Opportunities are best when they come to you, don’t they?
That doesn’t mean you can simply sit and wait for job offers to arrive though (at least not initially.) You need to find a way to attract those opportunities somehow, and LinkedIn is one of the best tools to do just that.
Why use LinkedIn?
At this point, the question is why wouldn’t you use LinkedIn?
LinkedIn is the largest social network for professionals, with over 774 million members in over 200 countries worldwide. Simply put, that is a lot of opportunities just waiting to happen to you and your business.
Having a LinkedIn profile (an effective one, at that) allows you to craft, offer and grow your professional brand to those opportunities, ones that might not yet have realized that your skills are exactly what they need today.
If not to use it explicitly for job or partnership searches, LinkedIn is a great way to research professional communities and industries that are shaping the world today, if not to simply build connections with people who share the same professional interests as you do. The possibilities and the benefits, at this point, are truly endless.
However, with a community as large as LinkedIn’s, it also becomes difficult to stand out. From making a good first impression and expanding your network to using tools such as a banner template for eye-catching profile visuals, here are 10 crucial tips to stand out amongst the professional crowd.
10 Crucial Things You Need to Do to Make Your Linkedin Profile Stand Out
1. Add a profile picture.
We can write an entirely separate article on why profile pictures are one of, if not, the first steps to creating any profile online, including on LinkedIn.
For one, it establishes trust. Ask yourself, which are you more likely to view on any social platform: profiles with pictures, or ones without? Believe it or not, there are fake LinkedIn profiles, and having a profile picture almost eliminates the possibility of recruiters thinking you’re one of them.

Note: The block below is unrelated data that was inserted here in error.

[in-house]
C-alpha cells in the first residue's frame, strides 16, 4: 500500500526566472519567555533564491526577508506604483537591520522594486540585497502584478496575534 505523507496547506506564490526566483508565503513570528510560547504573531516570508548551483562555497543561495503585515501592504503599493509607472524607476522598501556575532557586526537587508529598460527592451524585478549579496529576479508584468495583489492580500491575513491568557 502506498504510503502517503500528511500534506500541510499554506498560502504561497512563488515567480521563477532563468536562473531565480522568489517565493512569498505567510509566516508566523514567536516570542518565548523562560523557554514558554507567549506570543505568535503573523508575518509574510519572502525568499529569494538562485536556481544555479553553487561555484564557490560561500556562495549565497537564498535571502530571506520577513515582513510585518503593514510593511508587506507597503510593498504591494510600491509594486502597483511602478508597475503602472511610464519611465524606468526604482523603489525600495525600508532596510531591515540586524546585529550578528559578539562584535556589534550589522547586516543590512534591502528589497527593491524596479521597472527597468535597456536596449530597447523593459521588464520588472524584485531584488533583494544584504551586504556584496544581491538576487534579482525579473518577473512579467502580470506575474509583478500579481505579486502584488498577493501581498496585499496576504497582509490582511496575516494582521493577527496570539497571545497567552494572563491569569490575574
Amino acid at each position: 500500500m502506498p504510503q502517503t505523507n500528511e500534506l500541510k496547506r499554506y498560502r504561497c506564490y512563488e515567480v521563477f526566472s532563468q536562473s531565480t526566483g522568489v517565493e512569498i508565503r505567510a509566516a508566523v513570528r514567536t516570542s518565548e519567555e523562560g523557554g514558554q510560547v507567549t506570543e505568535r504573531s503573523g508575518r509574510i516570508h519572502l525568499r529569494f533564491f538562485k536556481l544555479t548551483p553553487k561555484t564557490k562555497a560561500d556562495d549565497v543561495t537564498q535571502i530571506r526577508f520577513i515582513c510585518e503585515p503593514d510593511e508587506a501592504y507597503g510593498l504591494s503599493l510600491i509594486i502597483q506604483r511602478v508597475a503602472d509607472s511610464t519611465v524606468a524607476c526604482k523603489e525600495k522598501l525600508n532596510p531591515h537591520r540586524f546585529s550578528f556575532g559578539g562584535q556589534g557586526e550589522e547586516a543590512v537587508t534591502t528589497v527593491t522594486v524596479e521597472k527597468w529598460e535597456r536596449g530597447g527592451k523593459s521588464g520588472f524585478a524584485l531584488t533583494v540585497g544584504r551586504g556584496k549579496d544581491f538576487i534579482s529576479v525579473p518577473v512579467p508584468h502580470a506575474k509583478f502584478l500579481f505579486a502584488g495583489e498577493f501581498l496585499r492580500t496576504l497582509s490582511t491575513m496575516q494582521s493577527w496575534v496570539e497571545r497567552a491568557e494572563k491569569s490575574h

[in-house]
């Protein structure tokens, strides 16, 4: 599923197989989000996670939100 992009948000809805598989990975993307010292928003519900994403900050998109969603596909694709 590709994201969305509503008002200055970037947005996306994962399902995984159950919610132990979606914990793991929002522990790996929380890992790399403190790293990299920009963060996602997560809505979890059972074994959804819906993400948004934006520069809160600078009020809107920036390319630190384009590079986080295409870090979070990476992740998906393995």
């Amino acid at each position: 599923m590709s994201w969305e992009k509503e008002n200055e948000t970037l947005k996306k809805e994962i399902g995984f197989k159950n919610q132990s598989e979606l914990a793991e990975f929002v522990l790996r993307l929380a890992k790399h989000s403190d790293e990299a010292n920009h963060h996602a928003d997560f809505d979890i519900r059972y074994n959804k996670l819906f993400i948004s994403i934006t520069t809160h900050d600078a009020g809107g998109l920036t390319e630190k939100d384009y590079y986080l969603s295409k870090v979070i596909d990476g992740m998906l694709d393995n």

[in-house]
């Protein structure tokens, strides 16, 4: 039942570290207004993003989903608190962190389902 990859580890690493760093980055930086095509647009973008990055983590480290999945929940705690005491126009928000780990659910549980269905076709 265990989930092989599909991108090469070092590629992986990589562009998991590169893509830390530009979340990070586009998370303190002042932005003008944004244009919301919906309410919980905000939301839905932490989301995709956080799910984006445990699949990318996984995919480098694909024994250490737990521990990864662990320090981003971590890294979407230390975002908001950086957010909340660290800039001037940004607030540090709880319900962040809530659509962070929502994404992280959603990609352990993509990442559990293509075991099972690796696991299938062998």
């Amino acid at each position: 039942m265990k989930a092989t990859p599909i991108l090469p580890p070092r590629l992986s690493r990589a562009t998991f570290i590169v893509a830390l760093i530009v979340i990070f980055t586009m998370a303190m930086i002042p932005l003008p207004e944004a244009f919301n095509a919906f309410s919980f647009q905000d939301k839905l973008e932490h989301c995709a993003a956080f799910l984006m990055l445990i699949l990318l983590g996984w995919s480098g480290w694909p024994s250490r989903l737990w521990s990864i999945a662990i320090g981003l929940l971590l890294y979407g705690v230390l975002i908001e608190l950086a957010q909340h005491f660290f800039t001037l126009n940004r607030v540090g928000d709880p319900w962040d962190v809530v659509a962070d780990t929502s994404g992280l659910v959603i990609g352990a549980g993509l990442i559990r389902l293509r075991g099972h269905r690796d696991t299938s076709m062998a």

Your profile picture also gives the single, most impactful first impression: think of it like physically showing up to an office for an actual interview. How you present yourself sets the tone for the rest of the interview and gives the recruiter a hint about whether you’re a fit for the company, so besides just setting a picture, do your best to select a photo that matches the brand or culture of the companies you’re trying to attract.
A safe bet, of course, is to have a professional-looking headshot, so companies see that you know how to take work seriously when you need to. You can use an image background remover to remove your headshot background and change the background to a more professional backdrop.
Besides, not having a profile picture might make recruiters think you don’t know how to set one when it’s part of the tutorial when you register. Not only does it make you look outdated, but it also implies that you’re lazy, so put a face to that profile.
2. Upload your background photo.
Along with your profile picture, the banner photo that appears behind it is one of only a handful of visuals that help you stand out from the competition.
Use this opportunity to paint a picture to recruiters about who you are or what you bring to the table: get creative, but don’t forget that this is still a platform for professionals, so you want to make a good impression.
One creative spin you can put on your banner photo is to make your graphic for it. There are plenty of samples online that can save you time when doing this, or you can create your banner template; on top of giving you the correct image size to work with, some tools give you layouts that you can edit to convey your information as effectively as possible.
A banner template is also often provided by user-friendly tools online, so you spend less time tinkering with editing software and more time crafting a banner that demands attention and respect.
3. Customize your headline.
The headline appears below your name on your LinkedIn profile and is likely the first thing visitors will read about you. By default, this shows your current position and company, but LinkedIn has since extended the limit from 120 to 220 characters, which gives you more room to make an effective sales pitch.
Instead of limiting the headline to what you do, tell them what you do well, or how you’ve been an asset to your companies or clients. Because this also appears in search results, keywords relevant to the work and opportunities you want to attract make sense to include in the headline.